Feeds

CPU and component famine likely next year

Motherboards, hard drives and other parts constrained too

  • alert
  • submit to reddit

Beginner's guide to SSL certificates

A UK distributor said today that the glut of PC components the industry has seen in 1998 will turn into a famine next year as a combination of circumstances begin to bite the market. Mark Davison, microprocessor manager at Datrontech, said that a lack of investment, coupled with increased demand for PCs, will lead to shortages not only in memory products, but in CPUs, motherboards and hard drives. He said: "Next year will see the biggest shortage of components we’ve ever seen. There's only a finite amount of production in the world and there are only so many CPUs that can be built. It takes time to build new fabs." He said that it won't just be processors that are affected. Motherboards are also likely to be in short supply. "Distribution customers buy the majority of brands from one of half a dozen vendors," he said. "They themselves have production capacity capped because of raw materials, chipsets and so forth. It's the same with hard drives." He claimed that semiconductor companies are closing fabs faster than they open them. "I haven’t seen any moves predicting an upturn," he said. "The majority of our customers buy from hand to mouth and perhaps they should think of a different business model." The shortage is likely to hit in mid-1999, said Davison. Practically every manufacturer of components had either slowed or otherwise constrained production this year, and the first three quarters were flat. Other factors likely to exacerbate this situation was increased demand from large corporations, and, later in 1999, smaller companies, eager to buy new kit to avoid any problems with the Y2K bug. An Intel representative said: "Big corporations will be buying new equipment in the first half of next year just to be on the safe side. In Q3, they'll consolidate with the equipment they have. Towards the end of next year, small companies will do the same thing." However, he claimed that it was unlikely that there would be constraints on CPU production. However, Intel is shutting Fab 6 in Arizona in Q1 1999, Fabs 7 and 9 in New Mexico in the year 2000, and Fab 5 in Q2/Q3 of 1999. Although Intel's stance is driven by its move to smaller die sizes, the company is known to have put a freeze on recruitment because of demand for its parts slowing earlier this year. It will not give figures on the number of parts it manufactures worldwide. While its competitors are ramping up their production of parts, if demand for PCs increases during next year, Davison’s predictions may well be true. Dataquest has already said it expects to see memory prices bounce back up in the middle of next year due to a similar combination of market forces. ® Click for more stories Click for story index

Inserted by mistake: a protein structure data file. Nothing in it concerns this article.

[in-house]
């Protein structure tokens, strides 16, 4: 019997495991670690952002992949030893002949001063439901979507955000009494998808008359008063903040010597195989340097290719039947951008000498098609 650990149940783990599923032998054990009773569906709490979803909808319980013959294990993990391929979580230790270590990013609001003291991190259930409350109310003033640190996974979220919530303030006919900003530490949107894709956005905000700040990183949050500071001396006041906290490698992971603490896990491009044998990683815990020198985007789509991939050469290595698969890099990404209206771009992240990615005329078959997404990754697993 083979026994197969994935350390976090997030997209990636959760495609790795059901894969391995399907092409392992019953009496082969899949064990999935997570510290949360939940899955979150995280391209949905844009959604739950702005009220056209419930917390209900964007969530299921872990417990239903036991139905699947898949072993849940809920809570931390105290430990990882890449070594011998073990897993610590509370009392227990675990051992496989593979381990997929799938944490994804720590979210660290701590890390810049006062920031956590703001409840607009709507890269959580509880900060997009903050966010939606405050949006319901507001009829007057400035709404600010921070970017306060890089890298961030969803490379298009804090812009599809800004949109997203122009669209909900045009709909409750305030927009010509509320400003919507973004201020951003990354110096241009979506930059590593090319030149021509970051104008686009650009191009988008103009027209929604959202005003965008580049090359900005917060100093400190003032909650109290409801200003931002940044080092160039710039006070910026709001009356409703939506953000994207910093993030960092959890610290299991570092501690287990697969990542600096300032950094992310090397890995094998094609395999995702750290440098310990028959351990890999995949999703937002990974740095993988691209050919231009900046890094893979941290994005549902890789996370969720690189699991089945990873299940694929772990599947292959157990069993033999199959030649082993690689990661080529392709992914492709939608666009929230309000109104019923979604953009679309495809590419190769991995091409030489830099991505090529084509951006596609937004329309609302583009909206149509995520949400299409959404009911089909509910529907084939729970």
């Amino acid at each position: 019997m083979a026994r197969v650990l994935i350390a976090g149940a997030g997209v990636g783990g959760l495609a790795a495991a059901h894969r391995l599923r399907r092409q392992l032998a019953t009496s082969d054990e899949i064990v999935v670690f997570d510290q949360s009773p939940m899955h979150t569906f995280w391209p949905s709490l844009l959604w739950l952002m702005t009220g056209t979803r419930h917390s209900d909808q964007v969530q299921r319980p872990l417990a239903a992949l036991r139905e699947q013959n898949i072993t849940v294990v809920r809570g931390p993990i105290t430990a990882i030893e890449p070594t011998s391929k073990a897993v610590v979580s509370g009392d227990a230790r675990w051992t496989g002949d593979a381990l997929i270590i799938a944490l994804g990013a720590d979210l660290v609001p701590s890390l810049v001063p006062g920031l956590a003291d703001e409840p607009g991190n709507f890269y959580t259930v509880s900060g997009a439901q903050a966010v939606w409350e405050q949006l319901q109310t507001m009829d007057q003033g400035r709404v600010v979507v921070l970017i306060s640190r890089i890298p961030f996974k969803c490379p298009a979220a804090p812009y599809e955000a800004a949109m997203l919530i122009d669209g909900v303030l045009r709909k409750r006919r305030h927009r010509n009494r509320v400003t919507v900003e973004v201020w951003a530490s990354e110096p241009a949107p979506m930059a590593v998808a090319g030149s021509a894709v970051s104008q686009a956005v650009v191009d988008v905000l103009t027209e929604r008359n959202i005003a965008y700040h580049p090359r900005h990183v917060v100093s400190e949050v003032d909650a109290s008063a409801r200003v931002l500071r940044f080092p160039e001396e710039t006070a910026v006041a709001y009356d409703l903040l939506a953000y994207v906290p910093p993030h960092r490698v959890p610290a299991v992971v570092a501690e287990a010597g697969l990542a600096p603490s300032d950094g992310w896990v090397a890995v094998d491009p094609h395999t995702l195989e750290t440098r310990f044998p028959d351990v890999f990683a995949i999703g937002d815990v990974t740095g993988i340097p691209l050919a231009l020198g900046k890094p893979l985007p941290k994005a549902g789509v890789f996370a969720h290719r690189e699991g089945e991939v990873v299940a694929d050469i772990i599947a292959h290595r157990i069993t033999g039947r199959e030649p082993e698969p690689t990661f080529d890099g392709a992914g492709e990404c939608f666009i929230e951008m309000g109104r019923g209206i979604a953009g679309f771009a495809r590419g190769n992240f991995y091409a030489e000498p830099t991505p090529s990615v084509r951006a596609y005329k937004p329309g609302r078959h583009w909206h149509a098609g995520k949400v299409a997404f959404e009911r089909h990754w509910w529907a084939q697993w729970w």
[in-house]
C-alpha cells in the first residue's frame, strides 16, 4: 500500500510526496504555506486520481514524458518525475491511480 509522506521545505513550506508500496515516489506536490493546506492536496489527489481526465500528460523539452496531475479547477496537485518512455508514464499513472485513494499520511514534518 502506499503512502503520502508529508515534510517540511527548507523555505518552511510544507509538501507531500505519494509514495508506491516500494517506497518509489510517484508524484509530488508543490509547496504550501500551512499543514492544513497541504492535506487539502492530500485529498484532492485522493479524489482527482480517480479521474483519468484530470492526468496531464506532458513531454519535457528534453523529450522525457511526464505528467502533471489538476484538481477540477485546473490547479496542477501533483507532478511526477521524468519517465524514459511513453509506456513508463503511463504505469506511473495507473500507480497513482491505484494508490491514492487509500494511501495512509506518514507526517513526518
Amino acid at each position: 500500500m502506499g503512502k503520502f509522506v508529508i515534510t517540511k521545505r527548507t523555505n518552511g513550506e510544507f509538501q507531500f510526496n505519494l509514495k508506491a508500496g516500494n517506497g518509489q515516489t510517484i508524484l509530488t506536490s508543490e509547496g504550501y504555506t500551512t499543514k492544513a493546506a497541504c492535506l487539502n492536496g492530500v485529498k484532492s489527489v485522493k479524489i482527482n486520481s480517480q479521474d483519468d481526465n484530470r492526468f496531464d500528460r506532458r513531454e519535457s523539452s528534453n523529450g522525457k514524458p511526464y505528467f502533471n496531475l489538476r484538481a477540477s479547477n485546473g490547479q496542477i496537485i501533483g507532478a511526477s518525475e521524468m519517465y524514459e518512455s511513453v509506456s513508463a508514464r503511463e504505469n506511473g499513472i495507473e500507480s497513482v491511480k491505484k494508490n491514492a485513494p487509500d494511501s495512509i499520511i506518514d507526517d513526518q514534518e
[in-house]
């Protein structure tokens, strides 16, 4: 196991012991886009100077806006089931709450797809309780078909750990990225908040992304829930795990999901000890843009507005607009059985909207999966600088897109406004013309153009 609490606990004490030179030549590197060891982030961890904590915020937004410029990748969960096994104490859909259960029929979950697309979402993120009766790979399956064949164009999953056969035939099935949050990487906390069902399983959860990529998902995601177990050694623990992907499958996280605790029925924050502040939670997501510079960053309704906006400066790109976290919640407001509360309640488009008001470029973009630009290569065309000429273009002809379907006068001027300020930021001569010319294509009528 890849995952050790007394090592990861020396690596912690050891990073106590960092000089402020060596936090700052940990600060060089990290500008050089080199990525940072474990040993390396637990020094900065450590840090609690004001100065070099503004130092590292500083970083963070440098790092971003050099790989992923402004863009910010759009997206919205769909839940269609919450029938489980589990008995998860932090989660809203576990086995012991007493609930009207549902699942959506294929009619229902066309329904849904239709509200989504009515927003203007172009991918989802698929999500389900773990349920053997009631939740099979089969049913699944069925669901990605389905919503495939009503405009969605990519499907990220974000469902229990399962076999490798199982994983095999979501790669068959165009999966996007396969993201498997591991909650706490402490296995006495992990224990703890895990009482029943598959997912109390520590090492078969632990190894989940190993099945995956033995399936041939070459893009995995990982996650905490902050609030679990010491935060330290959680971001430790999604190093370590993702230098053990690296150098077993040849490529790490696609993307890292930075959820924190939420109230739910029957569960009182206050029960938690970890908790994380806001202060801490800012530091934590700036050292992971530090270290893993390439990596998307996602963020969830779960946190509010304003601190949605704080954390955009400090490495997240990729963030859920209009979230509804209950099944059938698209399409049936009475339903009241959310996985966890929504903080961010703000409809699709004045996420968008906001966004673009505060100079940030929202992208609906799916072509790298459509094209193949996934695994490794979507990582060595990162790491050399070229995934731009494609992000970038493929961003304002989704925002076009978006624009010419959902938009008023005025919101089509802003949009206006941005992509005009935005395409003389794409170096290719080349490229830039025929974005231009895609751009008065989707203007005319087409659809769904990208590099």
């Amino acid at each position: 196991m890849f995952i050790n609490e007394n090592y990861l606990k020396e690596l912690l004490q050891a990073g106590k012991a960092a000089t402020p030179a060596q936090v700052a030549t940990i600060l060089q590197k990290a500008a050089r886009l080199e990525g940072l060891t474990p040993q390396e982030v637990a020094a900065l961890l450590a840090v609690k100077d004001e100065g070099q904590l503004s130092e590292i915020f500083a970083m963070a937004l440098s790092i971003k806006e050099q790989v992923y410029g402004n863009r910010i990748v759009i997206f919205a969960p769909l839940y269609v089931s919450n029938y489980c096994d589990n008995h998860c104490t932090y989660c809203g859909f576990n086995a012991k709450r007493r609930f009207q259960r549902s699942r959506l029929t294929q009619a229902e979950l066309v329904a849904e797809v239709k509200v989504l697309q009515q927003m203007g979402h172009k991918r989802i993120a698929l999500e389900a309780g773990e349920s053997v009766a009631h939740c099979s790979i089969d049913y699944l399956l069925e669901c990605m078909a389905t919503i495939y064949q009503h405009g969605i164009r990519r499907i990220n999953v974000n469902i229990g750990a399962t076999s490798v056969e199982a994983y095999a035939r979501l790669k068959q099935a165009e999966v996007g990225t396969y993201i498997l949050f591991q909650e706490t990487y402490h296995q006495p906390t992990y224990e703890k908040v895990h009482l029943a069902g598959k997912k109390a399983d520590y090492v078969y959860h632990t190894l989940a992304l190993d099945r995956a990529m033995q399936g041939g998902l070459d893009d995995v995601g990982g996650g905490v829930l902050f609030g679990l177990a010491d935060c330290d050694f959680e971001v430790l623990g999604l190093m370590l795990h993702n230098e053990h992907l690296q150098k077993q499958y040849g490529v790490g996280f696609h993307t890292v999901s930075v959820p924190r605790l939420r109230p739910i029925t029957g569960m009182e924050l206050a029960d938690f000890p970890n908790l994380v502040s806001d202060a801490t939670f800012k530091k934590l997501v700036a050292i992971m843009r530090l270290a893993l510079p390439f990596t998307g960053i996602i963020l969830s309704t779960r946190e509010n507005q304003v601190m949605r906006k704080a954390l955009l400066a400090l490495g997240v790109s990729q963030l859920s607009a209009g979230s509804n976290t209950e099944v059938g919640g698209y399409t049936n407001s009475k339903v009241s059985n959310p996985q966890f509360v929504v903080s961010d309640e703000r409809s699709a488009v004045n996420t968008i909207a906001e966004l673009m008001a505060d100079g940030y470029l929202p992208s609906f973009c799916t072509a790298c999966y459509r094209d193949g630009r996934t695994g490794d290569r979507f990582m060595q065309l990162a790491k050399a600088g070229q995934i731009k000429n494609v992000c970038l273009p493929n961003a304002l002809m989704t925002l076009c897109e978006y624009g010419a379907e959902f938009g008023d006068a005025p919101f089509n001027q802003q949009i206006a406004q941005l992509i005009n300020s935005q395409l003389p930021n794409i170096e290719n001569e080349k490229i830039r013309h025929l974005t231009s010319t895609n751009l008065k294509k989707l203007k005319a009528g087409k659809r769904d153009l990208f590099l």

Providing a secure and efficient Helpdesk

More from The Register

next story
Facebook pays INFINITELY MORE UK corp tax than in 2012
Thanks for the £3k, Zuck. Doh! you're IN CREDIT. Guess not
DOUBLE BONK: Testy fanbois catch Apple Pay picking pockets
Users wail as tapcash transactions are duplicated
Happiness economics is bollocks. Oh, UK.gov just adopted it? Er ...
Opportunity doesn't knock; it costs us instead
Google Glassholes are UNDATEABLE – HP exec
You need an emotional connection, says touchy-feely MD... We can do that
YARR! Pirates walk the plank: DMCA magnets sink in Google results
Spaffing copyrighted stuff over the web? No search ranking for you
prev story

Whitepapers

Why cloud backup?
Combining the latest advancements in disk-based backup with secure, integrated, cloud technologies offer organizations fast and assured recovery of their critical enterprise data.
A strategic approach to identity relationship management
ForgeRock commissioned Forrester to evaluate companies’ IAM practices and requirements when it comes to customer-facing scenarios versus employee-facing ones.
Security for virtualized datacentres
Legacy security solutions are inefficient due to the architectural differences between physical and virtual environments.
Reg Reader Research: SaaS based Email and Office Productivity Tools
Read this Reg reader report which provides advice and guidance for SMBs towards the use of SaaS based email and Office productivity tools.
New hybrid storage solutions
Tackling data challenges through emerging hybrid storage solutions that enable optimum database performance whilst managing costs and increasingly large data stores.